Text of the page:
With trusty wand in hand, darting through the air or battling on a broomstick, Harry Potter thrilled cinema audiences as he fought the evil Lord Voldemort.
But throughout the blockbuster fantasy films, when the boy wizard was pulling off his dangerous escapes it wasn’t star Daniel Radcliffe behind the round spectacles.
It was his stunt double David Holmes taking the risks.
That is until the movie of the last book, Harry Potter and the Deathly Hallows, when David suffered a horrific accident on set as a stunt went very wrong.
Rehearsing a flying scene – recognised as one of the most dangerous in the business – he was hurled into a wall, breaking his neck, and leaving him paralysed for life.
But, speaking for the first time about the trauma, he reveals how his initial concern wasn’t for himself.
“My first thought was, ‘Don’t ring Mum and Dad, I don’t want to worry them’,” says David.
Disaster struck at Warner Bros Studios in Leavesden, Herts, in January 2009 when he slammed into a wall after being pulled backwards at speed by a high-strength wire.
The “jerk back” stunt is designed to replicate the effects of an explosion.
David, who is now in a wheelchair, says: “I hit the wall and then landed on the crash mat underneath. My stunt co-ordinator grabbed my hand and said, ‘Squeeze my fingers’. I could move my arm to grab his hand but I couldn’t squeeze his fingers.
“I looked into his eyes and that’s when I realised what happened was major.
“I remember slipping in and out of consciousness because of the pain levels. I’d broken a bone before, so recognising that weird feeling across my whole body from my fingertips right down to my toes, I knew I had really done some damage.”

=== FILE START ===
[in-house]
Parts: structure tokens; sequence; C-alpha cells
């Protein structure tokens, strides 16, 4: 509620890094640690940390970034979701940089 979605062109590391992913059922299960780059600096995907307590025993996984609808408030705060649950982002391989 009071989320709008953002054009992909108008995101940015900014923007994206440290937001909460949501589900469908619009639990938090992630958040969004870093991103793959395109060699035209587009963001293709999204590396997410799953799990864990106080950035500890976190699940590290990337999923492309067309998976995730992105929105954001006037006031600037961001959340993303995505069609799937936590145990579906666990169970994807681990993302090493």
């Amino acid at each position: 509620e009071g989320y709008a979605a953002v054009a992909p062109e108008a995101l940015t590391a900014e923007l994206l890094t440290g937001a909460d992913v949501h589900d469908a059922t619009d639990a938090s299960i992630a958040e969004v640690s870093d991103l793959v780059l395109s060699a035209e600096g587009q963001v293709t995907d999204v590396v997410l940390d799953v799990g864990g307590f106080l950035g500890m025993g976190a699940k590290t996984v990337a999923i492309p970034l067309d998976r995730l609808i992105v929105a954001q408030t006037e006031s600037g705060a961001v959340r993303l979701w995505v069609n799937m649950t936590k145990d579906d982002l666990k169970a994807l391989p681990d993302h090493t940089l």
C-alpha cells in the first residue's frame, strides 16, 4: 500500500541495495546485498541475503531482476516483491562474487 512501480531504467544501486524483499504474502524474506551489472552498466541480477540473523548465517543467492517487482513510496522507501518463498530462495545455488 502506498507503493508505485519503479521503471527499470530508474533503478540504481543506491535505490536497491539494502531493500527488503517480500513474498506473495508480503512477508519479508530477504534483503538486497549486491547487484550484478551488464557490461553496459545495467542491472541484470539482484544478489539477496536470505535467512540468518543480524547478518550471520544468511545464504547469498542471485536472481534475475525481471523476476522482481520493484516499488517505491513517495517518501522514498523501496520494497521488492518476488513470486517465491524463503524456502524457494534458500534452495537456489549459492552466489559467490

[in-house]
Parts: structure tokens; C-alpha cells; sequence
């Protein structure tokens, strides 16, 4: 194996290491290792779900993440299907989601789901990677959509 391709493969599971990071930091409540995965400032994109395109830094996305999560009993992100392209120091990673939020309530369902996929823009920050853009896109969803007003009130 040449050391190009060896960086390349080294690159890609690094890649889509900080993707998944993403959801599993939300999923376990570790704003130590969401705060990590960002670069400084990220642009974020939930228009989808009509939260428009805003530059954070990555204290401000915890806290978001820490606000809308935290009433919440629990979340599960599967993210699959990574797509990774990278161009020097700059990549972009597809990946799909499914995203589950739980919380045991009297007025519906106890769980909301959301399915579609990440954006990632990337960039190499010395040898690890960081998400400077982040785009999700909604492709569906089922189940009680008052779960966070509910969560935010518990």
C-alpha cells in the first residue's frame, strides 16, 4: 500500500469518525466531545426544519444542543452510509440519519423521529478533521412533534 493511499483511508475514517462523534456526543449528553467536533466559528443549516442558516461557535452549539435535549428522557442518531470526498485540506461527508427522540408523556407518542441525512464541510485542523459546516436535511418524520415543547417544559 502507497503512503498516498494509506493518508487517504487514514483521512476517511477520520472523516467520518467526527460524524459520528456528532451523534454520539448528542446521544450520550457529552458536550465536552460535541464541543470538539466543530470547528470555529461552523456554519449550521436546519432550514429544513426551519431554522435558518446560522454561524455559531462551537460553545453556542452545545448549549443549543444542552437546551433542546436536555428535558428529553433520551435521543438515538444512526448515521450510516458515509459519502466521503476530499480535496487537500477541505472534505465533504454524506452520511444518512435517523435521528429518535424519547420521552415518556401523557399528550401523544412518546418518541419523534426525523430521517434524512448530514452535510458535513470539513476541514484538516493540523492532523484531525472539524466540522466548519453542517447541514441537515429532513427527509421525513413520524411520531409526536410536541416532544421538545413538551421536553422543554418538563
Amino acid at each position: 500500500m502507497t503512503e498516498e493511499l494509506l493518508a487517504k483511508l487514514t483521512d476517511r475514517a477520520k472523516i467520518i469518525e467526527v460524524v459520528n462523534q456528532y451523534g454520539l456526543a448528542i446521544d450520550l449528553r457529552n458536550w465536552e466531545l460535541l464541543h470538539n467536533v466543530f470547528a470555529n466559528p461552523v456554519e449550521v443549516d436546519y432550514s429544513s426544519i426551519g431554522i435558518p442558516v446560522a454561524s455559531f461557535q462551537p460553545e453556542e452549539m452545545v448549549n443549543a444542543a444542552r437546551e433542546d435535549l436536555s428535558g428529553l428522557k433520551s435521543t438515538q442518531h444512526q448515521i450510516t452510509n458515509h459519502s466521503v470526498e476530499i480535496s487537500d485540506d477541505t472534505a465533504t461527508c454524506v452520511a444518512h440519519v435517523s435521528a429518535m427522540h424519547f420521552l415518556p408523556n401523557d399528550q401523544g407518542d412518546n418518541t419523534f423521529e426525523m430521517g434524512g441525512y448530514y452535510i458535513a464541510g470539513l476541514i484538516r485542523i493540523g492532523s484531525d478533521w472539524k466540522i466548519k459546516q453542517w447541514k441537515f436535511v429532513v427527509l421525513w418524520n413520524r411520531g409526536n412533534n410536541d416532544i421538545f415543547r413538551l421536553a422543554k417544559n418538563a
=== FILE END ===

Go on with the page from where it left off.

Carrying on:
David was rushed to the local Watford General Hospital but transferred to the Royal National Orthopaedic Hospital in Stanmore, North West London, where doctors told him he would be paralysed from the chest down, with only limited movement in his arms and hands.
David, now 30, says: “My first thoughts weren’t about not being able to walk again. It was all the other stuff, like not being able to dance again or have sex.”
He spent six months in the RNOH and as his muscles had almost wasted away was unable to sit up for weeks.
He says: “As soon as they sat me up and I took the weight of my head into my shoulders it was just horrendous. The patience you have to learn is unbelievable.
“I have gone from being able to stand on my hands for half an hour at a time and then all of a sudden I can’t sit up in bed.
“At the first physio lesson they sit you up, put a foam cushion behind you and you are just struggling to find your balance. I thought, ‘oh my God, I can’t even sit up straight’.”
While at the RNOH, David was visited by Radcliffe, 24, and Tom Felton, 26, who played Draco Malfoy.
Radcliffe later hosted a celebrity charity auction and dinner to raise money for David’s medical bills and the pair are still close.
Daniel said: “I’ve got a relationship that goes back many, many years with Dave.
“And I would hate for people to just see me and Dave and go, ‘oh, there’s Daniel Radcliffe with a person in a wheelchair’ – because I would never, even for a moment, want them to assume that Dave was anything except for an incredibly important person in my life.”